Marginal placenta previa: the placenta is located at the edge of the cervix.

    Placenta previa is usually diagnosed through ultrasound, and women who are diagnosed with placenta previa may be advised to have a cesarean delivery to avoid bleeding during labor. In some cases, the placenta may move away from the cervix as the uterus grows, allowing for a vaginal delivery. However, if the placenta continues to cover the cervix or is located very low in the uterus, a cesarean delivery will likely be necessary.

    Women who have had previous cesarean deliveries, multiple pregnancies, or uterine surgery are at higher risk for developing placenta previa. Prenatal care and regular monitoring can help detect and manage placenta previa to ensure the health and safety of both the mother and the baby.

    How to Treat Placenta Previa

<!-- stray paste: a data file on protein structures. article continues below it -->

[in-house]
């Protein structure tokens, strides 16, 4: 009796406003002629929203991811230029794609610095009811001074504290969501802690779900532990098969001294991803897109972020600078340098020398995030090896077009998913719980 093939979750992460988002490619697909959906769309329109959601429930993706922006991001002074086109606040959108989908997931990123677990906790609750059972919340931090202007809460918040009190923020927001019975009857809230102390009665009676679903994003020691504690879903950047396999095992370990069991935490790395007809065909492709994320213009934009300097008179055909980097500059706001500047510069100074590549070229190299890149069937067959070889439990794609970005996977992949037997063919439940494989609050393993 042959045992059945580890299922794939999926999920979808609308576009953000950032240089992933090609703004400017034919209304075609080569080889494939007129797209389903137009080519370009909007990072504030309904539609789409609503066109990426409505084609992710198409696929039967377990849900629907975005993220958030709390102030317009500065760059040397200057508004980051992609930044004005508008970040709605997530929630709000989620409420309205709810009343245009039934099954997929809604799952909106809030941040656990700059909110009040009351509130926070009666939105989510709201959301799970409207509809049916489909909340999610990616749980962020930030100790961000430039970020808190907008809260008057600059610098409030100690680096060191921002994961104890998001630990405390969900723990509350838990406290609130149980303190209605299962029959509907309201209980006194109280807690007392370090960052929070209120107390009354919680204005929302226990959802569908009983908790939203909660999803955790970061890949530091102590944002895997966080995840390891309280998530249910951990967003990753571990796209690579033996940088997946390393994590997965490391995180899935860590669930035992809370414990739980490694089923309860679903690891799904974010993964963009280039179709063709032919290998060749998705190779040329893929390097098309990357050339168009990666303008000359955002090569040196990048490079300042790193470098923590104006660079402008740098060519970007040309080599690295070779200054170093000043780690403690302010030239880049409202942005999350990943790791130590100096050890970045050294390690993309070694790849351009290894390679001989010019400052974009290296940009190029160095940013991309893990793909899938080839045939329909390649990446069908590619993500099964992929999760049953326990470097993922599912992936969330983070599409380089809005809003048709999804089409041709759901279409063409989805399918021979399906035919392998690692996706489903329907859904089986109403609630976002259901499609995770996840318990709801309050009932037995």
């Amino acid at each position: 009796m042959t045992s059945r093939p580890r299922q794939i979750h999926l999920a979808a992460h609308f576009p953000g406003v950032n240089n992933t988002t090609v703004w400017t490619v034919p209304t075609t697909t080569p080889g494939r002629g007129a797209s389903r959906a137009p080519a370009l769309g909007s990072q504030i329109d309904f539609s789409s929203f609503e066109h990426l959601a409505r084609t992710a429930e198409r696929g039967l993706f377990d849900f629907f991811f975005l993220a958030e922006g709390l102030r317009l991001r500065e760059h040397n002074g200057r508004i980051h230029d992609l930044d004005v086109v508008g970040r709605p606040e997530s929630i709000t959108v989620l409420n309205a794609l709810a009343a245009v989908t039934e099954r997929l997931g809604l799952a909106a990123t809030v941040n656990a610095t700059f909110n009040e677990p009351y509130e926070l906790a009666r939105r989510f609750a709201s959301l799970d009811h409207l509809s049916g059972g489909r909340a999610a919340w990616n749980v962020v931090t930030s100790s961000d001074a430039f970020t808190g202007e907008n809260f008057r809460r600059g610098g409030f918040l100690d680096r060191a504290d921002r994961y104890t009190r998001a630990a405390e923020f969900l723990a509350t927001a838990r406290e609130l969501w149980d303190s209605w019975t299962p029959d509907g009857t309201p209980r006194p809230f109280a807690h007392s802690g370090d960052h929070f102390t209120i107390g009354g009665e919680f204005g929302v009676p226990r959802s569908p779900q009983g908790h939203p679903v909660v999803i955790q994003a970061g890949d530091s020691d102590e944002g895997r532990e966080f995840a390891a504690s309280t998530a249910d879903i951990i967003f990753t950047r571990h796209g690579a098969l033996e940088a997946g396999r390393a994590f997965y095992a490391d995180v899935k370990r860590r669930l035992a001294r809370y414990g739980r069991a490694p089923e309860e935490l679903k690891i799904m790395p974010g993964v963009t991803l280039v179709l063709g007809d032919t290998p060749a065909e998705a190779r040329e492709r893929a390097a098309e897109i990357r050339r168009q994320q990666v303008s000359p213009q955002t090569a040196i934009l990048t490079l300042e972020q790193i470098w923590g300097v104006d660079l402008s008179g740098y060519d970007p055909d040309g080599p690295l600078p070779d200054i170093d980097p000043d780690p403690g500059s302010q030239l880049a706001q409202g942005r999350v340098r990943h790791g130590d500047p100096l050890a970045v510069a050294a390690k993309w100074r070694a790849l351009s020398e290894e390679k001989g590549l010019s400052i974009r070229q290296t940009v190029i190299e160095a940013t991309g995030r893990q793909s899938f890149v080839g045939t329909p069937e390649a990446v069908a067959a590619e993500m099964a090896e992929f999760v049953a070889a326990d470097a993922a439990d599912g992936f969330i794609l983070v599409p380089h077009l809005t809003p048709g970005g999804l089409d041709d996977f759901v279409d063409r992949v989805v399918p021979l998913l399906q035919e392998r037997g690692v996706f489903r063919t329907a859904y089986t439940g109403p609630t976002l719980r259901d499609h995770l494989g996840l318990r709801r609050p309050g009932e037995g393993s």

The treatment of placenta previa depends on the severity of the condition, the gestational age of the baby, and the mother's overall health. If a woman is diagnosed with placenta previa, she will likely need close monitoring and may need to be hospitalized, especially if she is experiencing bleeding.

    In some cases, if the placenta is located near the cervix but not completely covering it, the condition may resolve on its own as the uterus grows during pregnancy. However, if the placenta continues to cover the cervix, or if the woman experiences bleeding or other complications, treatment may include:

    Bed rest: Depending on the severity of the condition, a woman with placenta previa may need to remain on bed rest to avoid further complications.

    Medications: Medications may be used to help stop bleeding or prevent preterm labor.